Another dry spring in May for Michigan has caused quite a few brush fires along the Railroad Right of Way. Most recently the Volunteer FD I just started working for in Kimball Twp, MI had several on 14 May along the Grand Trunk Western Flint Subdivision. I just wanted to share my experience working on RR incidents and dispatch in the station while the extinguishment was going on.
#1) Contact the owner of the railroad before any equipment and personnel are on the line and be sure to stay clear of the line until the train dispatcher informs the FD of clearance onto the tracks. I was redundant and called even after the county dispatch contacted them... we all know what happens when the ball drops. County dispatchers have their hand full with oither incidents too. Take some load off them if possible.
#2) Get a name and a direct call back number. Most corporations now have the automated answering systems that can take forever it seems to talk to a human. Canadian National RR system is computerized, but getting the call back extention from the train dispatcher helped speed up comm with them and myself and getting info to the IC. Canadian National was very professional and communication with them went well.
#3) Keep everyone informed of what is going on and communicate with train crews when possible. That statement may sound dumb, but working with another volunteer ambulance company on a car vs train a few years back, we almost had a few firefighters get caught under a box car as it started to be pulled to clear the crossing. The engineer failed to let the emergency personnel know about the train movement. All rescue gear was blocked by the train and had to be pushed under cars or over the coupler. The train started to move and I was a foot from one of the box cars getting ready to grab more equipment from being pushed under it. Not a good thing to have 100,000+ pounds of car moving that close unexspectedly.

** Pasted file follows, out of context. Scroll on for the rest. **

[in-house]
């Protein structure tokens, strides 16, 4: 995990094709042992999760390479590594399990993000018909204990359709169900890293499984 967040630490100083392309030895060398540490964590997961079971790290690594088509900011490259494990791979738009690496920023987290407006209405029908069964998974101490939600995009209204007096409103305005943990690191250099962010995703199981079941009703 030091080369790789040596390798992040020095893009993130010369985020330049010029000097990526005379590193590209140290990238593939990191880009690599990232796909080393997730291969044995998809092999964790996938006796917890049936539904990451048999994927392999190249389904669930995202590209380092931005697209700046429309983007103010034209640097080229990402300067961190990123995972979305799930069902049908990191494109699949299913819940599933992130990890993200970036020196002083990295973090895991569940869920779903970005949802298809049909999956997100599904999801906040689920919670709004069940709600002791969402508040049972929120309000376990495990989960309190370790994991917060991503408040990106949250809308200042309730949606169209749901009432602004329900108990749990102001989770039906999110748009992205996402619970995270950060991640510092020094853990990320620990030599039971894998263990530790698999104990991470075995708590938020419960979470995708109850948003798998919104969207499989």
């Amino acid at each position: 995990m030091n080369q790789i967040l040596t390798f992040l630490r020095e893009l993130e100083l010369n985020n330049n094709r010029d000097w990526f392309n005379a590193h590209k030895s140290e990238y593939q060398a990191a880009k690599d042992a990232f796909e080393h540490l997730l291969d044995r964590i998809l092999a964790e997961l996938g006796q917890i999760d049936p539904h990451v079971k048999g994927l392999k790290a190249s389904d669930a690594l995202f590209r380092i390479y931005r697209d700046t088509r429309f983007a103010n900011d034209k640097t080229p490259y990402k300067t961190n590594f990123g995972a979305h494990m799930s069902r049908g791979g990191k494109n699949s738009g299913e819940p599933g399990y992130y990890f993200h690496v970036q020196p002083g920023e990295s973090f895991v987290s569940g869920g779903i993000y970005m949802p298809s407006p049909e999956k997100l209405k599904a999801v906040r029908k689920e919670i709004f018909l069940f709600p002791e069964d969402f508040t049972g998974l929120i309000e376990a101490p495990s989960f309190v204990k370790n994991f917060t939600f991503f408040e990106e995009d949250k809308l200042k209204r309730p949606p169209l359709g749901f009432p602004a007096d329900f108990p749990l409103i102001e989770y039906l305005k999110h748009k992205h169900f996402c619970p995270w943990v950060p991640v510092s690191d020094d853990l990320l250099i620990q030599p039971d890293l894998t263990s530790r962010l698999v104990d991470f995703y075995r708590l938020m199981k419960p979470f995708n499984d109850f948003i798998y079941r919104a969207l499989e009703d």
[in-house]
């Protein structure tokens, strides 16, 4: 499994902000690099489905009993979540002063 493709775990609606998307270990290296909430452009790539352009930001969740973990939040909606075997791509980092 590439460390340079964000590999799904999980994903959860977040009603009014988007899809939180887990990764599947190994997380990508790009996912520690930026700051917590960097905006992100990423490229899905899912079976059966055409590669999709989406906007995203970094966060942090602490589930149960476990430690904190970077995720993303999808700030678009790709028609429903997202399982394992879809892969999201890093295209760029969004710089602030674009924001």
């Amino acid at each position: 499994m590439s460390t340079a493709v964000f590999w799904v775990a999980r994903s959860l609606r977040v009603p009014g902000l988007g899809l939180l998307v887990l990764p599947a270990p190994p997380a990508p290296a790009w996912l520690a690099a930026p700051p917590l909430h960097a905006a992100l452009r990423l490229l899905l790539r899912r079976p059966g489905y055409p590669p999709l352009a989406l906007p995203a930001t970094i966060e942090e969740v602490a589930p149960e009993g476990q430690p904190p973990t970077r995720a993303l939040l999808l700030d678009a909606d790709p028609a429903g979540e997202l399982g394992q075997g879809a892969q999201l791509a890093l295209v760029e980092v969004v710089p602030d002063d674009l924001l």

I have worked for Rail a contractor before and performed work on RR signals and other devices. If a train is passing by you, move far away from the tracks and face the oncoming train. Objects may be caught or hanging off cars and can be leathal if your body comes in contact with something. Also, if a car happens to derail, facing the oncoming train will allow you to react and get out of the way if possible. If caught between two sets tracks and two trains, lay down on the ground off the tracks between them. Your body should be length wise like the tracks. Standing up is hazardous and also my cause you to feel dizzy. Again, try not to stay on the right of way if possible. All train movements should be stopped if practicle before any personnel are on the RR right of way. SAFETY FIRST!!
Once all operations are complete notify the RR of the current situation and if any RR properties are damaged that info should be passed on the the RR company. Damaged tracks from fire or firefighting operations could cause another accident far grater than a brush fire. I hope that this info may help anyone. Also, many railroads are happy to give classes on RR equipment and safety to emergency agencies. Conrail and Norfolk Southern both offer this. I have attended one such class and it was an eye opener.
Keep cool and keep it safe.
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Thread: Firefighting and railroads
05-15-1999, 11:48 PM #1SFDSmokeEaterFirehouse.com Guest
Firefighting and railroads
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